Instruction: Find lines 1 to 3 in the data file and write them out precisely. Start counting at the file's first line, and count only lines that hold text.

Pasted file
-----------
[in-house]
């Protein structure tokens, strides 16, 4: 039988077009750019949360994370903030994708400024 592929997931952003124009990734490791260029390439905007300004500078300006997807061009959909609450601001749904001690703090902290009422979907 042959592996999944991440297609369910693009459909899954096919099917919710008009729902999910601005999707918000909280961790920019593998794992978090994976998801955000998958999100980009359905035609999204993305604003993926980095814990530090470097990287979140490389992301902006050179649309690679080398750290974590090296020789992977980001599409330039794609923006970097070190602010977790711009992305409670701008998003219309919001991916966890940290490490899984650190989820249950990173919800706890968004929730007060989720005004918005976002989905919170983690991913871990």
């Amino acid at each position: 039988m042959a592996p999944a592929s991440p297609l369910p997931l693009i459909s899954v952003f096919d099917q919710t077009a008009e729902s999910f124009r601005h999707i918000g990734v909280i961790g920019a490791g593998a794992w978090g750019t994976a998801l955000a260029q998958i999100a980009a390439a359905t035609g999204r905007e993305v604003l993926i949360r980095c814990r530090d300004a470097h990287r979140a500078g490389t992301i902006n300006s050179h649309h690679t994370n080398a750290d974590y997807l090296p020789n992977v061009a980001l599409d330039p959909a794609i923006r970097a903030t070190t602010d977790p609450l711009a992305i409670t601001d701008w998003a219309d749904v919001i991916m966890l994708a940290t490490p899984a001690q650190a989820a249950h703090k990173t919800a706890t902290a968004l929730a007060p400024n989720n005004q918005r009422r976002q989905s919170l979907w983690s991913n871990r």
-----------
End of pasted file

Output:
[in-house]
């Protein structure tokens, strides 16, 4: 039988077009750019949360994370903030994708400024 592929997931952003124009990734490791260029390439905007300004500078300006997807061009959909609450601001749904001690703090902290009422979907 042959592996999944991440297609369910693009459909899954096919099917919710008009729902999910601005999707918000909280961790920019593998794992978090994976998801955000998958999100980009359905035609999204993305604003993926980095814990530090470097990287979140490389992301902006050179649309690679080398750290974590090296020789992977980001599409330039794609923006970097070190602010977790711009992305409670701008998003219309919001991916966890940290490490899984650190989820249950990173919800706890968004929730007060989720005004918005976002989905919170983690991913871990």
């Amino acid at each position: 039988m042959a592996p999944a592929s991440p297609l369910p997931l693009i459909s899954v952003f096919d099917q919710t077009a008009e729902s999910f124009r601005h999707i918000g990734v909280i961790g920019a490791g593998a794992w978090g750019t994976a998801l955000a260029q998958i999100a980009a390439a359905t035609g999204r905007e993305v604003l993926i949360r980095c814990r530090d300004a470097h990287r979140a500078g490389t992301i902006n300006s050179h649309h690679t994370n080398a750290d974590y997807l090296p020789n992977v061009a980001l599409d330039p959909a794609i923006r970097a903030t070190t602010d977790p609450l711009a992305i409670t601001d701008w998003a219309d749904v919001i991916m966890l994708a940290t490490p899984a001690q650190a989820a249950h703090k990173t919800a706890t902290a968004l929730a007060p400024n989720n005004q918005r009422r976002q989905s919170l979907w983690s991913n871990r």